As a marketer, data has become a common language and those who do not understand the basics of data-backed insights and measurement might as well be living in an era when marketing was the Art Department.
We are told that ABM is all about data. The science and the skill in mining and sifting to find those coveted nuggets, those kernels of truth. But is it? I’d say ABM first and foremost is about people and all the little and not-so-little things that motivate us to think, perceive, feel and act in certain ways.
I recently attended one of SiriusDecisons’ ABM events in the Bay area. In addition to the exceptional case studies and best practices, I found a whole lot of humanity intermingled between the science. Tools may help us create impactful ABM, but when faced with the challenge of crafting a distinctively human narrative, they become a little redundant. Yes, there’s a necessity for the science of ABM, but mostly it’s about people and how best to tap into their emotions.
As ABMer’s, we all know that sales and marketing alignment is mission critical but are we aligned on what this means? SiriusDecisions’ VP of research, Megan Heuer shared an interesting observation – after interviewing hundreds of B2B buyers, nearly all of them want an equal balance of sales and marketing support throughout ‘every stage’ of their buying journey. A fifty-fifty split between the emotional tugs versus the logical pushes.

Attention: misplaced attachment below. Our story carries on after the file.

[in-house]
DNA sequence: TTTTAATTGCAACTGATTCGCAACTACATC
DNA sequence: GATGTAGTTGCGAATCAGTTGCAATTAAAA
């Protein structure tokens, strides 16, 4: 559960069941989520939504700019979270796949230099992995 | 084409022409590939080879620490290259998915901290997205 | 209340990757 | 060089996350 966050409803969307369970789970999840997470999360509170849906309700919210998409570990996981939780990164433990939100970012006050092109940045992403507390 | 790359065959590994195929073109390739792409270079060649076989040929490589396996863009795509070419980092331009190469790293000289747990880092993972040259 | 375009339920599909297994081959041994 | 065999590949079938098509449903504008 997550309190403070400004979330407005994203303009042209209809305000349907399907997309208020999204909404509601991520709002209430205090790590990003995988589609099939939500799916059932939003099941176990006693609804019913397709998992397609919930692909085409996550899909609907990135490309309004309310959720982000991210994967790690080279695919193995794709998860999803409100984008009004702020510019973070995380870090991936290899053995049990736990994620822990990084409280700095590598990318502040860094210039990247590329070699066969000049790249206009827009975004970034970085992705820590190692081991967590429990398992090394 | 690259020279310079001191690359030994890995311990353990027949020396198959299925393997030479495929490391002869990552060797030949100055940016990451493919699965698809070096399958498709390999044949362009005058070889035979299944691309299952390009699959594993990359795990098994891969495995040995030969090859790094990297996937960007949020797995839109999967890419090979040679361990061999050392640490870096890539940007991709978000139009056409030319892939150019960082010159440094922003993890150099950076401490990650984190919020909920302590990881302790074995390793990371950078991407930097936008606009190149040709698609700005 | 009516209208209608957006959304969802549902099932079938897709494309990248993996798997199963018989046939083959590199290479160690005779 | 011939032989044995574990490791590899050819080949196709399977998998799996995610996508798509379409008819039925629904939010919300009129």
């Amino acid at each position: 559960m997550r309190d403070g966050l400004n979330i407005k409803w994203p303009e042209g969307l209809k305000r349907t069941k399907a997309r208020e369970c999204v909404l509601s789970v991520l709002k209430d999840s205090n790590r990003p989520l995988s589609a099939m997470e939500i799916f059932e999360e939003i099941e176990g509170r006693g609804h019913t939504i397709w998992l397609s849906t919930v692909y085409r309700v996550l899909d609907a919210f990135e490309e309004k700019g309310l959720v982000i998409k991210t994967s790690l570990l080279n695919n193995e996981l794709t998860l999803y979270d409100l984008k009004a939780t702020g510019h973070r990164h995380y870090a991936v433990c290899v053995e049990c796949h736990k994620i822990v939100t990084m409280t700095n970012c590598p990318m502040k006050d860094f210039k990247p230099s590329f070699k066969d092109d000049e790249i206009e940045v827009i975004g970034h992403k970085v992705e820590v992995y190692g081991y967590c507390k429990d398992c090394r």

This observation seems to break the conventional wisdom of the purchase funnel where sales owns the last mile of conversion. From an ABM perspective, I’m a believer in this statistic. Here’s why. A successful ABM strategy is one that progressively changes the sales conversation to something highly influenced by marketing, with a higher degree of personalization, commercial relevance and emotional impact. In other words, as the buyer journey progresses, sales people become ‘as one’ with their ABM marketing peers. And the conversation is both emotionally evocative as well as rational and ‘business-like’.
Many ABMer’s are saying, and I tend to agree, that a new era of B2B buying has descended upon us. No longer does the CTO or CFO alone hold all the keys. Major technology buying decisions are now made by an average of (9) stakeholders – and the buying center has emerged as the ABM focal point. I can’t decide whether this makes ABM harder or easier. Either way, this realty is one more dimension that underscores the focus on people and all the little and not-so-little things that separate truly exceptional ABM from something that feels more like a science experiment.
Power to the people.